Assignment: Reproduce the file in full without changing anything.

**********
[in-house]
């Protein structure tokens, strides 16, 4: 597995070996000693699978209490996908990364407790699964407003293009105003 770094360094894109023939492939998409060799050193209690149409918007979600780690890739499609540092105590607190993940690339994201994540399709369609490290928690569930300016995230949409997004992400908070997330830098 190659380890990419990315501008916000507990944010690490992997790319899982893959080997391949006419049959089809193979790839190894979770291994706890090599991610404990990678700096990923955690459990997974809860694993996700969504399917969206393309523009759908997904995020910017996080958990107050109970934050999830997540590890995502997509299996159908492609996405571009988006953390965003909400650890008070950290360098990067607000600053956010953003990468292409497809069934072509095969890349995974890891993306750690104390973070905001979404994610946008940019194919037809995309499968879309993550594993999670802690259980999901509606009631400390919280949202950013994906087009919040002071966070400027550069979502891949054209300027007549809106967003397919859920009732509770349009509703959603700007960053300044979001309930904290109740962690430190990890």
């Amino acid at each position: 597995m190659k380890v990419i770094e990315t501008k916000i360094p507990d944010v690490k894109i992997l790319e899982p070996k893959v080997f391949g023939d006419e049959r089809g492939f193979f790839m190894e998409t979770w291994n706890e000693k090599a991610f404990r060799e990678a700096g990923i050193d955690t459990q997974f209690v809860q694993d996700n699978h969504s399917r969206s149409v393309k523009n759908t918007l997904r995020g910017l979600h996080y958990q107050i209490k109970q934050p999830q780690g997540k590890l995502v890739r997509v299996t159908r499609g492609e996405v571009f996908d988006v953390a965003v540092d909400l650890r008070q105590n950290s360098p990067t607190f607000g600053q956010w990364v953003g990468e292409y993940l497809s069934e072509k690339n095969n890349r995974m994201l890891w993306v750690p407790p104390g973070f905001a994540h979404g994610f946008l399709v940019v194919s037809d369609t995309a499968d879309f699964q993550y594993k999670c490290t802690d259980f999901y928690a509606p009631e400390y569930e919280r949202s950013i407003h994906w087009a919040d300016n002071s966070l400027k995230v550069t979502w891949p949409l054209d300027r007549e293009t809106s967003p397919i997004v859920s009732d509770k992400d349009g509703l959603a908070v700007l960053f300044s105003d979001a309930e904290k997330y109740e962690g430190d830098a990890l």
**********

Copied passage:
[in-house]
């Protein structure tokens, strides 16, 4: 597995070996000693699978209490996908990364407790699964407003293009105003 770094360094894109023939492939998409060799050193209690149409918007979600780690890739499609540092105590607190993940690339994201994540399709369609490290928690569930300016995230949409997004992400908070997330830098 190659380890990419990315501008916000507990944010690490992997790319899982893959080997391949006419049959089809193979790839190894979770291994706890090599991610404990990678700096990923955690459990997974809860694993996700969504399917969206393309523009759908997904995020910017996080958990107050109970934050999830997540590890995502997509299996159908492609996405571009988006953390965003909400650890008070950290360098990067607000600053956010953003990468292409497809069934072509095969890349995974890891993306750690104390973070905001979404994610946008940019194919037809995309499968879309993550594993999670802690259980999901509606009631400390919280949202950013994906087009919040002071966070400027550069979502891949054209300027007549809106967003397919859920009732509770349009509703959603700007960053300044979001309930904290109740962690430190990890």
């Amino acid at each position: 597995m190659k380890v990419i770094e990315t501008k916000i360094p507990d944010v690490k894109i992997l790319e899982p070996k893959v080997f391949g023939d006419e049959r089809g492939f193979f790839m190894e998409t979770w291994n706890e000693k090599a991610f404990r060799e990678a700096g990923i050193d955690t459990q997974f209690v809860q694993d996700n699978h969504s399917r969206s149409v393309k523009n759908t918007l997904r995020g910017l979600h996080y958990q107050i209490k109970q934050p999830q780690g997540k590890l995502v890739r997509v299996t159908r499609g492609e996405v571009f996908d988006v953390a965003v540092d909400l650890r008070q105590n950290s360098p990067t607190f607000g600053q956010w990364v953003g990468e292409y993940l497809s069934e072509k690339n095969n890349r995974m994201l890891w993306v750690p407790p104390g973070f905001a994540h979404g994610f946008l399709v940019v194919s037809d369609t995309a499968d879309f699964q993550y594993k999670c490290t802690d259980f999901y928690a509606p009631e400390y569930e919280r949202s950013i407003h994906w087009a919040d300016n002071s966070l400027k995230v550069t979502w891949p949409l054209d300027r007549e293009t809106s967003p397919i997004v859920s009732d509770k992400d349009g509703l959603a908070v700007l960053f300044s105003d979001a309930e904290k997330y109740e962690g430190d830098a990890l």